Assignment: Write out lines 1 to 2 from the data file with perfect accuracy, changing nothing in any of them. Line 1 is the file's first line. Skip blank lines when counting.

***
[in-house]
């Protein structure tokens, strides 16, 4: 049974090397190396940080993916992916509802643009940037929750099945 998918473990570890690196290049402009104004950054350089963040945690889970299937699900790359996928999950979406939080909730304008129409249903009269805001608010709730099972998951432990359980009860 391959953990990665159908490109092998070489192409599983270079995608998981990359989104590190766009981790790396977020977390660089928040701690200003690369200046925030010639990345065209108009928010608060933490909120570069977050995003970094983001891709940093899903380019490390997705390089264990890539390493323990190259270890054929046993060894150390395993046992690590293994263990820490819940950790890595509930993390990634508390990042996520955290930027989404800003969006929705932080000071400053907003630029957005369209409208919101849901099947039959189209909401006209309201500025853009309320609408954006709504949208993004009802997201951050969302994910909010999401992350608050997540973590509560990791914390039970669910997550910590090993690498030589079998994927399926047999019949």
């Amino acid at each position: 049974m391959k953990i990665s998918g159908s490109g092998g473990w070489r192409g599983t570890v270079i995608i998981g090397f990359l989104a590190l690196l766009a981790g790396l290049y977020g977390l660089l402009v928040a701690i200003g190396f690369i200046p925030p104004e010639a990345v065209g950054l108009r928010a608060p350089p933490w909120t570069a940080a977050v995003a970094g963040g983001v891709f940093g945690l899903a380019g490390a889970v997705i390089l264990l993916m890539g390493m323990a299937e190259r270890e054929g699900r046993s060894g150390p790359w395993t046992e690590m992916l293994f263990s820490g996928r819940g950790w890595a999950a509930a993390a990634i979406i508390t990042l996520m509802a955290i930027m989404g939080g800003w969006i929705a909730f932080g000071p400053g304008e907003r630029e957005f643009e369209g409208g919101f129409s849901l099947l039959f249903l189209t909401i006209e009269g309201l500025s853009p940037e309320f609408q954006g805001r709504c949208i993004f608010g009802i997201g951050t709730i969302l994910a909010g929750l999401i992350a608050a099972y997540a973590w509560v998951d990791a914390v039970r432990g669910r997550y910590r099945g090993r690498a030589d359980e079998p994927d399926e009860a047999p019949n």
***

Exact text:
[in-house]
């Protein structure tokens, strides 16, 4: 049974090397190396940080993916992916509802643009940037929750099945 998918473990570890690196290049402009104004950054350089963040945690889970299937699900790359996928999950979406939080909730304008129409249903009269805001608010709730099972998951432990359980009860 391959953990990665159908490109092998070489192409599983270079995608998981990359989104590190766009981790790396977020977390660089928040701690200003690369200046925030010639990345065209108009928010608060933490909120570069977050995003970094983001891709940093899903380019490390997705390089264990890539390493323990190259270890054929046993060894150390395993046992690590293994263990820490819940950790890595509930993390990634508390990042996520955290930027989404800003969006929705932080000071400053907003630029957005369209409208919101849901099947039959189209909401006209309201500025853009309320609408954006709504949208993004009802997201951050969302994910909010999401992350608050997540973590509560990791914390039970669910997550910590090993690498030589079998994927399926047999019949």